(Reuters) - Sudan's military leaders and a coalition of civilian parties signed a framework deal on Monday that could launch a new political transition in the country.
Here is some background to the events.
WHO HAS BEEN IN CHARGE IN SUDAN?
Sudan began a transition to democracy after a popular uprising and the ouster in April 2019 of President Omar al-Bashir, an Islamist shunned by the West who had presided over the country for nearly three decades.
Under an August 2019 agreement, the military agreed to share power with officials appointed by civilian political groups ahead of elections. But that arrangement was abruptly halted by a military coup in October 2021, which triggered a campaign of frequent pro-democracy mass rallies across Sudan.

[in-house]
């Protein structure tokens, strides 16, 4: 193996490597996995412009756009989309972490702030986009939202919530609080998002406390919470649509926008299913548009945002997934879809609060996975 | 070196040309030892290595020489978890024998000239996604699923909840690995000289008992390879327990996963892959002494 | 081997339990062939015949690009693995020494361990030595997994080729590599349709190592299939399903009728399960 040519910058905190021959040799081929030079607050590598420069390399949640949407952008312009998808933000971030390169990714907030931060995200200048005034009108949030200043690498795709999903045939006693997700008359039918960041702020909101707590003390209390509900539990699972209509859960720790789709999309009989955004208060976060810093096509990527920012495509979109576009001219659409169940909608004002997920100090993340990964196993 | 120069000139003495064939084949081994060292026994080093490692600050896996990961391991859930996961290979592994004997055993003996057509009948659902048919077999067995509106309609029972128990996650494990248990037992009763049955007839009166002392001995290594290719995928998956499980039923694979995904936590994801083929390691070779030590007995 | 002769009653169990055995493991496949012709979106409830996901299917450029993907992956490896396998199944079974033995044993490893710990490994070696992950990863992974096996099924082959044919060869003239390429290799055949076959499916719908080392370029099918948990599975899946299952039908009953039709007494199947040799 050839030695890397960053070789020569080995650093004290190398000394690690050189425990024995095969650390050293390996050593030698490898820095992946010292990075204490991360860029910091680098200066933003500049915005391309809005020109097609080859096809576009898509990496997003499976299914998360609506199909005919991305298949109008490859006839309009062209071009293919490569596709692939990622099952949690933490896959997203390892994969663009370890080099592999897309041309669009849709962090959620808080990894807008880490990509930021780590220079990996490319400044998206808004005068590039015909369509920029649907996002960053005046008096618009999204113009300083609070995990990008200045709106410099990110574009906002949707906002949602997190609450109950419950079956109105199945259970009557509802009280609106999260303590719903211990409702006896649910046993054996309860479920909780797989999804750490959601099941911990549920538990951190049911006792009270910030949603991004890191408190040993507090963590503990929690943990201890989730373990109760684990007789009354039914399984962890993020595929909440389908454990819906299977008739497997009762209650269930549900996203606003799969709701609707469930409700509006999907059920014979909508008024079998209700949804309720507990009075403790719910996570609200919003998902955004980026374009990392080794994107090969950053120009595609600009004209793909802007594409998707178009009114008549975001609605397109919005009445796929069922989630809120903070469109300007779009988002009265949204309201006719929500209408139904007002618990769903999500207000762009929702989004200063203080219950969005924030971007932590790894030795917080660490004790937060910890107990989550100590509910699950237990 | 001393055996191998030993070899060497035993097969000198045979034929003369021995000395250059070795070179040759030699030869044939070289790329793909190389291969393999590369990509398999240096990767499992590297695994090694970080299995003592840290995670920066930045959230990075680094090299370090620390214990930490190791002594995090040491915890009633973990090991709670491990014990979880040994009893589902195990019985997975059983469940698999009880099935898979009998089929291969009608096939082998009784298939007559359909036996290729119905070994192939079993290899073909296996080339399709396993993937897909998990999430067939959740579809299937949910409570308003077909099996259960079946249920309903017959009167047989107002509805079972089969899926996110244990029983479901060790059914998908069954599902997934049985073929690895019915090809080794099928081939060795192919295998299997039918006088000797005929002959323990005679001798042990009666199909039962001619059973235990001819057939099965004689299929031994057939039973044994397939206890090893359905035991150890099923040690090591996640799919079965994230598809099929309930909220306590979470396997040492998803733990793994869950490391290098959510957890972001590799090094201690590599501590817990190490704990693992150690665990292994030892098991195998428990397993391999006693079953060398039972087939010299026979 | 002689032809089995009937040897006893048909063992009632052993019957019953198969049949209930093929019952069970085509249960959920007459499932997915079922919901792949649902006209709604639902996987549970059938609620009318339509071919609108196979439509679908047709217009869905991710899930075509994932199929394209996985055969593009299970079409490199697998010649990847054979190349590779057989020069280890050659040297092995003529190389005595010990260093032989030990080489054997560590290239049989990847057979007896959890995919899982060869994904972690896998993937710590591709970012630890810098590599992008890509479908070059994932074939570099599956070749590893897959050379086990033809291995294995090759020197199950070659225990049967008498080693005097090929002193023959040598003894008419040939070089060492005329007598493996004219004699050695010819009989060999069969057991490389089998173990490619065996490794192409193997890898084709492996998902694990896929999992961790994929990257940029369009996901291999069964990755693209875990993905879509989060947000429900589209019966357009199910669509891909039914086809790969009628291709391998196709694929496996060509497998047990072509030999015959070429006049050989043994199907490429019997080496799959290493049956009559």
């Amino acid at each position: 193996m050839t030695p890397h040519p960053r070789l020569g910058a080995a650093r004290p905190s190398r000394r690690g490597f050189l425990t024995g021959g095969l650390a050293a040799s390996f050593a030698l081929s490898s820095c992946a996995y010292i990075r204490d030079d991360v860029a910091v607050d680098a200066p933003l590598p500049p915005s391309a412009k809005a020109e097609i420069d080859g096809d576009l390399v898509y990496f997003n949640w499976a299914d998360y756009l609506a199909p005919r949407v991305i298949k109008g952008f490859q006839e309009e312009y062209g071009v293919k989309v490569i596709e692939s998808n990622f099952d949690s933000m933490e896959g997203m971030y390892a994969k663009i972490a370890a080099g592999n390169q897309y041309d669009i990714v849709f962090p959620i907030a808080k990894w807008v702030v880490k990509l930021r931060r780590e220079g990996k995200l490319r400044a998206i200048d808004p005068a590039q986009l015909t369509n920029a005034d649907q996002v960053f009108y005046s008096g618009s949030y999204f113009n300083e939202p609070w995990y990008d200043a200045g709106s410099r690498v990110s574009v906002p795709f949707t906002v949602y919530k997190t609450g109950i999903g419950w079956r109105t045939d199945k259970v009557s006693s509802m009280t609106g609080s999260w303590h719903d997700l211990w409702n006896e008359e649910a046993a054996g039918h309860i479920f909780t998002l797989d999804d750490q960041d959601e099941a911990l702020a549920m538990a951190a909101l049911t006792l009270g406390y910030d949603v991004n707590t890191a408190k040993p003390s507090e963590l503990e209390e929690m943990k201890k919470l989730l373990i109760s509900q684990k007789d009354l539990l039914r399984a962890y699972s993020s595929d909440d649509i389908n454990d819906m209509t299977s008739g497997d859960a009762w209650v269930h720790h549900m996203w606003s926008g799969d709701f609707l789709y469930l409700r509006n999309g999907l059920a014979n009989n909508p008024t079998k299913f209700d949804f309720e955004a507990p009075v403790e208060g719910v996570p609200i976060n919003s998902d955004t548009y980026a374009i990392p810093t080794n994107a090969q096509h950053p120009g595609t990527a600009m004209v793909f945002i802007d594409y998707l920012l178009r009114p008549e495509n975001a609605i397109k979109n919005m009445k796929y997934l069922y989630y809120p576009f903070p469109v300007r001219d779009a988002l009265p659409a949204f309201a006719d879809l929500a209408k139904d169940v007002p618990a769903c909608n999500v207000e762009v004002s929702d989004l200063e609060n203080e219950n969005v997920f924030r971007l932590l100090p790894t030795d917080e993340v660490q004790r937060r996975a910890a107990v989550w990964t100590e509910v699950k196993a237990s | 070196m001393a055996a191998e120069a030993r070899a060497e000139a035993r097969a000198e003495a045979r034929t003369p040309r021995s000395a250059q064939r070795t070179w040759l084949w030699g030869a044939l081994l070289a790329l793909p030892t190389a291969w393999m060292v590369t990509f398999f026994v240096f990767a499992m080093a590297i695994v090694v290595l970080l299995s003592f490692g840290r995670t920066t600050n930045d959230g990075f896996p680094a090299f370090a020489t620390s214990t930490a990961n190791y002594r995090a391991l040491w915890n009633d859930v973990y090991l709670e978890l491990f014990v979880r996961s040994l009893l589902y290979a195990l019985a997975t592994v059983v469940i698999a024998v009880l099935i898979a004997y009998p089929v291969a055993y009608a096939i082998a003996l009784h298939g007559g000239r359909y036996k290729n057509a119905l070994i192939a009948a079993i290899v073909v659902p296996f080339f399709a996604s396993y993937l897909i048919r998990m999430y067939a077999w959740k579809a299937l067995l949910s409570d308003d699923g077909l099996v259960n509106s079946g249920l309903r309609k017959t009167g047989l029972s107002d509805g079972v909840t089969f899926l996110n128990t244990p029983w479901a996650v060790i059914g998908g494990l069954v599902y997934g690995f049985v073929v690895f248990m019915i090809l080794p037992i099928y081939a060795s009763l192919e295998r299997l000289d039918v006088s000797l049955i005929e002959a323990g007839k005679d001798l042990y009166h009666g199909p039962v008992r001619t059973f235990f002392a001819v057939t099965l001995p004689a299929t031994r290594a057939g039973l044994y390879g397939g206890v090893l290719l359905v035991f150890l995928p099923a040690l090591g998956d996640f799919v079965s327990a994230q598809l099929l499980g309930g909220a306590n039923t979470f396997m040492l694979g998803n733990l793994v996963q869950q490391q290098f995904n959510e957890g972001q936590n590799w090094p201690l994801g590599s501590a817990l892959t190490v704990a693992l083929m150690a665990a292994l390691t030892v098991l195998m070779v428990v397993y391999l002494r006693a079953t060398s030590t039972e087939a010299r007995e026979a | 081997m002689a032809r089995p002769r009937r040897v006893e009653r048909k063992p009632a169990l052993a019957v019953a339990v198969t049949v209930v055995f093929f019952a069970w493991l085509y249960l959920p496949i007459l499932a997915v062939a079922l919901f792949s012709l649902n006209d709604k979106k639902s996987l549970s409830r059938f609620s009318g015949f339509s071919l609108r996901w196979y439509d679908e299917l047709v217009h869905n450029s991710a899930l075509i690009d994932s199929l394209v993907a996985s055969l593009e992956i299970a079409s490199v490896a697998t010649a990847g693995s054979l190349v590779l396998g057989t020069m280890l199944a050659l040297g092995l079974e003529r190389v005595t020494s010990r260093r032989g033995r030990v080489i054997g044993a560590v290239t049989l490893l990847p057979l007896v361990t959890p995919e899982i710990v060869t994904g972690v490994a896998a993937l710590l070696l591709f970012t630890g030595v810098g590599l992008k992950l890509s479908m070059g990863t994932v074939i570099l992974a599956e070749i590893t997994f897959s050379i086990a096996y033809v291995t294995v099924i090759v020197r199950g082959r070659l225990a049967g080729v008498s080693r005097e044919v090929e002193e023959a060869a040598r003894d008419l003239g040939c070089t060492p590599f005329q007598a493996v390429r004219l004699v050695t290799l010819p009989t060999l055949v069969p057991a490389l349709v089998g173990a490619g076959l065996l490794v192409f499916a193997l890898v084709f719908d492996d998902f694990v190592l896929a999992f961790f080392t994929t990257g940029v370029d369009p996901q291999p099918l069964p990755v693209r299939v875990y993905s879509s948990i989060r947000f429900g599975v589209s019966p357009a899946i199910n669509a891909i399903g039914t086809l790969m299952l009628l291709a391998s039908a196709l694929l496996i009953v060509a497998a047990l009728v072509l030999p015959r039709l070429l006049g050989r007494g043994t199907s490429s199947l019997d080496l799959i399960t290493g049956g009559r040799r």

WHERE DOES THE BALANCE OF POWER LIE?
The military has been a dominant force in Sudan since independence in 1956, waging protracted internal wars, staging repeated coups, and amassing extensive economic holdings.
During the transition that began with Bashir's ouster and ended with the 2021 coup, distrust between the military and civilian parties ran deep.
The civilian side has drawn on backing from a resilient protest movement and parts of the international community, though key regional powers have close ties to Sudan's military leadership.
Some former rebel factions aligned themselves with the military, while veterans of Bashir's regime returned to the civil service following the coup.
WHAT ARE THE DISAGREEMENTS OVER?